A Letter from the American Indian Correspondence
Written with lead contributor Bill Brock
When I began working here in the spring of 2014, one of the first tasks assigned to me was aiding our Collections Management Archivist, Bill Brock, in cleaning up collection guides after their migration to the new PHS website. The process primarily involved reviewing the guides for presentation and accuracy of content. Some guides needed only simple editing while others required working with the collections. The most challenging guide thus far has been Record Group 224, Guide to the American Indian Correspondence: the Presbyterian Historical Society Collection of Missionaries' Letters, 1833-1893, 1949-1950.
Over an eight month period in 2016, we worked to make the physical collection more accessible and the guide a better tool for staff and researchers to navigate the collection in its various formats. In the past, patrons had been encouraged to use the collection's microfilmed version which included its own guide. In 2016, a digital version became available online as a part of Gale Cengage's Archives Unbound collection. What started out as a review for clean up became a reprocessing project that involved multiple tasks including appraisal of some material, examining the papers for preservation concerns, rehousing the collection, working with the microfilm and digital versions and other related resources, and consultation with other staff members. It was during this extensive effort that we found a missionary tie to a sad point in American history.
RG 224 consists of 39 boxes, primarily consisting of missionary correspondence. As the newly edited guide states “Documenting the mission work among Native Americans, letters are presumably official in nature but often contain much personal comment and experiences. A much smaller portion of the collection consists of reports, including school and mission station reports and statistics; financial statements, accounts, and vouchers; agreements/contracts; maps; and other assorted material.” Among a small group of undescribed and un-microfilmed material, Bill discovered a letter signed by Dr. James E. Rhoads and seven other members of the Executive Committee of the Indian Rights Association. This organization, based in Philadelphia at the time, was protesting a letter received by the Rosebud Agency based in the Dakota Territory. The letter was from the Bureau of Indian Affairs informing them of the strictly enforced federal “requirement that all instruction in the Indian schools conducted by missionary organizations shall be given in the English language.”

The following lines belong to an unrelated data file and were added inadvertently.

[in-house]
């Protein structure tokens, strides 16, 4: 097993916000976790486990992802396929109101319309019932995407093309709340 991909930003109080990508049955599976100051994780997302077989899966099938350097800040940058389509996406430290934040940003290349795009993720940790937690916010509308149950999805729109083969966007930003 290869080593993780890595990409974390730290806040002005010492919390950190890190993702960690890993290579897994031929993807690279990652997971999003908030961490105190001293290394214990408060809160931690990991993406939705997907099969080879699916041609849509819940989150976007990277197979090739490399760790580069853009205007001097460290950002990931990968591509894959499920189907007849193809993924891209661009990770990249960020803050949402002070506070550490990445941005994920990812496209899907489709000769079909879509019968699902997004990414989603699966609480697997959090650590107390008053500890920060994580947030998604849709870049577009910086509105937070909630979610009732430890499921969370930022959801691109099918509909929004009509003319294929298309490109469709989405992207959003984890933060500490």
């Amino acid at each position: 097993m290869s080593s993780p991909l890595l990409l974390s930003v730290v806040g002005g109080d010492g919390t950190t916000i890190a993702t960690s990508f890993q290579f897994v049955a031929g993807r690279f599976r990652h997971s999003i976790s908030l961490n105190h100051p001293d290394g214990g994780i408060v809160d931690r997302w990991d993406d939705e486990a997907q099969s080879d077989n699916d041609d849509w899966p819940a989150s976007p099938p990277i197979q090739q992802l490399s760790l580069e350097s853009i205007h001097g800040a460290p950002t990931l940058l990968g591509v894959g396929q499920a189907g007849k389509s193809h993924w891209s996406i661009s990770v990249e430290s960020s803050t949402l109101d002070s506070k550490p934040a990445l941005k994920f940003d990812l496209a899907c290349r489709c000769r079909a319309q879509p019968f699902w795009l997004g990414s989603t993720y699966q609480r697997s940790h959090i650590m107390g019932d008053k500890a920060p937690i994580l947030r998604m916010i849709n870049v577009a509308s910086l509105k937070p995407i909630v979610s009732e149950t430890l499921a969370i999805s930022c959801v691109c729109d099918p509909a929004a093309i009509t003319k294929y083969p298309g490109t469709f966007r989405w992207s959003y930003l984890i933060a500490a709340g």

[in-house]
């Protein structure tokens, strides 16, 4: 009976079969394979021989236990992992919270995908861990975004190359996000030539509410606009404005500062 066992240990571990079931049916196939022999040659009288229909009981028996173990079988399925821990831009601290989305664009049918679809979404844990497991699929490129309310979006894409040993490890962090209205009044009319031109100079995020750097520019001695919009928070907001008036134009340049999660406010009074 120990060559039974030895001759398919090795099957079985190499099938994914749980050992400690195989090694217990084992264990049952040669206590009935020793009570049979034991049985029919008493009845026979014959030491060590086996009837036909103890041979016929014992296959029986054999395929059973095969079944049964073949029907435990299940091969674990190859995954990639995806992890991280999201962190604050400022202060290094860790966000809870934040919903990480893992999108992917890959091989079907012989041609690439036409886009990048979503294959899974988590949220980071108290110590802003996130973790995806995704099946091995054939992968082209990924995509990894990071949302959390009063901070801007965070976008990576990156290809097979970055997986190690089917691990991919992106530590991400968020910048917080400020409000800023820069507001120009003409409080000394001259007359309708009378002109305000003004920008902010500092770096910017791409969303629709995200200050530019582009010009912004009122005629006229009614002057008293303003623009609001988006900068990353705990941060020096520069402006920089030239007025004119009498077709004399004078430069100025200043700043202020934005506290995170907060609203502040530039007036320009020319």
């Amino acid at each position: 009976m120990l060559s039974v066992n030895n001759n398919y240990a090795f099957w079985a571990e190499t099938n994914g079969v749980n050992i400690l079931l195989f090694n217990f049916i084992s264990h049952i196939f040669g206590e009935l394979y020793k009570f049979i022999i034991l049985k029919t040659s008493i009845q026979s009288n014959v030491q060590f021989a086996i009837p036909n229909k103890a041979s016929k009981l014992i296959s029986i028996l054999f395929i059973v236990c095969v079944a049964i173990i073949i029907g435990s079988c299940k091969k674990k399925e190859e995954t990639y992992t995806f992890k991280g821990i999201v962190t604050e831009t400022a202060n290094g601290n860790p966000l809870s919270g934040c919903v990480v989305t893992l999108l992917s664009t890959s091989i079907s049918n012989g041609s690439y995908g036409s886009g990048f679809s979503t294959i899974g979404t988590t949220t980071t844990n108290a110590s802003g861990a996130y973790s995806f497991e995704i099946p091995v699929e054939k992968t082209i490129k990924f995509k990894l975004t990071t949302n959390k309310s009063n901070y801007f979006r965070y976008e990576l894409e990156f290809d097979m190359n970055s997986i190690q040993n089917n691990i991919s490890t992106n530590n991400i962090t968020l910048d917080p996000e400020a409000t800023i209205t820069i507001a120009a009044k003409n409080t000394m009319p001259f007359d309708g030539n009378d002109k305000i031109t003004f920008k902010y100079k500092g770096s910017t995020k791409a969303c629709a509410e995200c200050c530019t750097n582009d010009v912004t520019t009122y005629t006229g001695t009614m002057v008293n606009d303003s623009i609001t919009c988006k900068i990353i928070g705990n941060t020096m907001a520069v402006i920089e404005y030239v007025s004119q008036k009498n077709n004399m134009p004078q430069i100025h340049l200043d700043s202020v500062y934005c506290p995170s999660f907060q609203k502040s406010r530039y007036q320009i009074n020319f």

This restriction was in line with contemporary federal policy regarding Native American education following the model set by the Carlisle Indian Industrial School. This model aimed to “civilize” Native American people utilizing boarding schools that banned their languages, customs, religion, and other intrinsic parts of their identities. These schools, often run by missionaries, were the mechanisms by which children could be removed from their families and Europeanized. Missionaries in the Dakota Territory felt that requiring English and banning Native languages would hinder their ability to share the Gospel and generally educate students. J. Herbert Nelson, II, Stated Clerk of the PC(USA), and former Stated Clerk Gradye Parsons will next month travel to Barrow, Alaska, to deliver an apology on behalf of the Presbyterian Church to the Iñupiat people and other Native American groups affected by this kind of missionary participation in the historical suffering of Native Americans. The Stated Clerk and former Stated Clerk's travel stems from overture 11-08, submitted by the Presbytery of Baltimore at GA222; they will be hosted by the Presbytery of Yukon.
The Presbyterian presence among Native Americans is particularly pronounced in our holdings. Collections like the Henry Harmon Spalding and Eliza Hart Spalding Papers, the W.R. Spurlock Papers, the Presbyterian Church in the U.S.A. Dakota Mission Collection and a plethora of administration records for Presbyterian/Presbyterian involved agencies like the Presbyterian Church in the U.S.A. Board of Foreign Missions are all housed at the Society. PHS endeavors to collect, preserve, and share the story of the American Presbyterian experience, whether good, bad, or ambiguous. The continued efforts to re-visit these collections helps ensure that we collect, preserve, and share all of the stories kept here.